The Shape Of The Beast.
I couldn't resist taping some bits of wood together to see how things might look.
Not having built a car with a roof before, what preoccupies me in the early hours is what should be going on underneath the outer skin - how the internal structure is going to be addressed. I might put The Great Collector's RMB on the ramp and have a bit of a poke about for pointers. With the build, I'll most likely start with the scuttle as a datum and work backwards.
But I'm getting ahead of myself. I had to make space in one of the cross-members for the gearbox mounting bolt. It turned out that I couldn't use the Ford component now that the engine's been lowered a couple more inches - there just wasn't room for it - so I'll have to adapt an off-the-shelf male/female anti-vibration block instead.
And, for some reason that I couldn't quite work out, once I'd levelled up the chassis to mark off the front engine mount bolt holes, I had to add 30mm to the uprights so the rubber blocks were fully supported. Now it all fits properly, I can pull the engine out of the way, drill the pilot holes, turn up the bolt tubes and tack them in place.
I'm gradually getting better at welding although stainless steel seems to be easier to deal with than ordinary mild steel. A tip I picked up the other day was to remove with fine emery paper, any oxidisation from the mild steel filler rod before use. Making sure the steel to be welded is properly bare metal with the blue/grey mill scale completely removed is also essential. If it's thick enough for me not to blow it to pieces, I generally prefer to arc weld mild steel.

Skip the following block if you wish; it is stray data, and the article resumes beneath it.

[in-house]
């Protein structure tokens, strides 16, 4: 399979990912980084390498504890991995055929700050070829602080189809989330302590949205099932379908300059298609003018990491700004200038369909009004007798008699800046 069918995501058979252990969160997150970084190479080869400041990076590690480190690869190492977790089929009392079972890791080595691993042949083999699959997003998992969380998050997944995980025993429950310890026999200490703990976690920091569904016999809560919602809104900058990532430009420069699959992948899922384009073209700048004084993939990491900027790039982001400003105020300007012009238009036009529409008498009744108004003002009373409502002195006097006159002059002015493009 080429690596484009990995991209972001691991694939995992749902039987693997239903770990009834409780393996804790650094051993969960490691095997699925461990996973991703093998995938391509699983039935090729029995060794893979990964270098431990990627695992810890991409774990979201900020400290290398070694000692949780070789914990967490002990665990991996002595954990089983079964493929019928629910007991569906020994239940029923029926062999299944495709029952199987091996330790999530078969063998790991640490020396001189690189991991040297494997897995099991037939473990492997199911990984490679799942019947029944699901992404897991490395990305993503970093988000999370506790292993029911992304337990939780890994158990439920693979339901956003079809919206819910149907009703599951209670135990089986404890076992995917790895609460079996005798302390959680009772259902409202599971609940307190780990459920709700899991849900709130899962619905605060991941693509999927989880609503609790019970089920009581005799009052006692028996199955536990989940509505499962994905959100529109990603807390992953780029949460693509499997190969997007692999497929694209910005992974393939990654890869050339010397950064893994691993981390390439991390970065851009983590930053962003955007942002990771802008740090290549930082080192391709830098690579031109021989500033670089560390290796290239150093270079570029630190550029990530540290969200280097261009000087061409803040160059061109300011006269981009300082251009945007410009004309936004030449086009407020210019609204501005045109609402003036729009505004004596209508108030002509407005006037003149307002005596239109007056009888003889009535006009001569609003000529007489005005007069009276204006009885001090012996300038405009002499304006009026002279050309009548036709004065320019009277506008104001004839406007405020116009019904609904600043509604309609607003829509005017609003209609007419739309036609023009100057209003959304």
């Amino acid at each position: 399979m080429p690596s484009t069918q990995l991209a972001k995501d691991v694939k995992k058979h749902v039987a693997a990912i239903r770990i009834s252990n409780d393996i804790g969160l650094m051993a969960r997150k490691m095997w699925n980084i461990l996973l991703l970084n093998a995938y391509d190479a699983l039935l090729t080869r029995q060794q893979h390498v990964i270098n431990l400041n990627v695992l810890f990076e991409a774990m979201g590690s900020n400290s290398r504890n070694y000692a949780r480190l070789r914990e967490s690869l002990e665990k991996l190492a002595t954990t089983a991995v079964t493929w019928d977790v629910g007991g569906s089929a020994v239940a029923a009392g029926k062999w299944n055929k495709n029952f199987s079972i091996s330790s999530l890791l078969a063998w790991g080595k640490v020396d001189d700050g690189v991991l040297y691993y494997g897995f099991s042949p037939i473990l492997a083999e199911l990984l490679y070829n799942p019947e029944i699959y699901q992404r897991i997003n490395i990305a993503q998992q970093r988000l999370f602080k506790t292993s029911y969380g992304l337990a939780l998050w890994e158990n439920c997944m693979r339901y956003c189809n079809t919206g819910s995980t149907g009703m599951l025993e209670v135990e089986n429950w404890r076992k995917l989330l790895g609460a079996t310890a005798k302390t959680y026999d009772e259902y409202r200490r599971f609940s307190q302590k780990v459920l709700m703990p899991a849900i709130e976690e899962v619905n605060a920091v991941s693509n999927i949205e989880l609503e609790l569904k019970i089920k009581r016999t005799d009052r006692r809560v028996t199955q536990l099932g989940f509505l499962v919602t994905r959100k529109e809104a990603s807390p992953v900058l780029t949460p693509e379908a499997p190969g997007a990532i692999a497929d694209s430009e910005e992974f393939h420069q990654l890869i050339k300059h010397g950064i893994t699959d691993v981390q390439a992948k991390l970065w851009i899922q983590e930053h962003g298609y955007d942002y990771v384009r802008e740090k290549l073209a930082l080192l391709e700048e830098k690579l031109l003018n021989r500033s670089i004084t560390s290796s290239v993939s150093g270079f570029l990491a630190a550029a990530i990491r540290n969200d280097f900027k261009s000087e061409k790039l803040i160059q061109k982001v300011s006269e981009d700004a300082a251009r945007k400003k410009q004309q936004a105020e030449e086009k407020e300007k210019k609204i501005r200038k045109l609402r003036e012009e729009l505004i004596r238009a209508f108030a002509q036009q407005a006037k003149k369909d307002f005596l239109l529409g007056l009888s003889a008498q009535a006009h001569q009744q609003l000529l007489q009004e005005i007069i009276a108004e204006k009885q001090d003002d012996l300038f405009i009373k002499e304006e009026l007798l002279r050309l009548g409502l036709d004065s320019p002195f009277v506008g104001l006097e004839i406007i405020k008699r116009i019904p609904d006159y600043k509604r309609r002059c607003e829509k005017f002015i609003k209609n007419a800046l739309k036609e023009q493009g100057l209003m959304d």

Then, for no apparent reason, I got a result that indicated the weld was too hot. I hadn't touched any of the settings but suspected that the ceramic gas cup was getting overheated with continuous use. I let it cool down and that seemed to be effective. It might have been a plate from another batch of stainless with a slightly different composition - who knows.
Under the welding bench is my Series II MS engine. There's a couple of bits that I'll be robbing from that to put on the new block. The crankcase breather - the lozenge shaped affair under the manifold - and the aluminium casting for the water tap to its right. I'll also requisition the cam cover bolts and oil filter cover.
After Christmas with Big Sister, I'm always waved off with a massive bag of home-made goodies which this year included truffles. They're made of a Christmas cake mix which she soaks in rum (I once gave the meter-reader a piece of her Christmas cake and he wasn't sure he should drive afterwards). Covered in the finest chocolate, these confections are dynamite. The problem with magnetising is that it tends to the sedentary, so you can see how 2020 is shaping up already.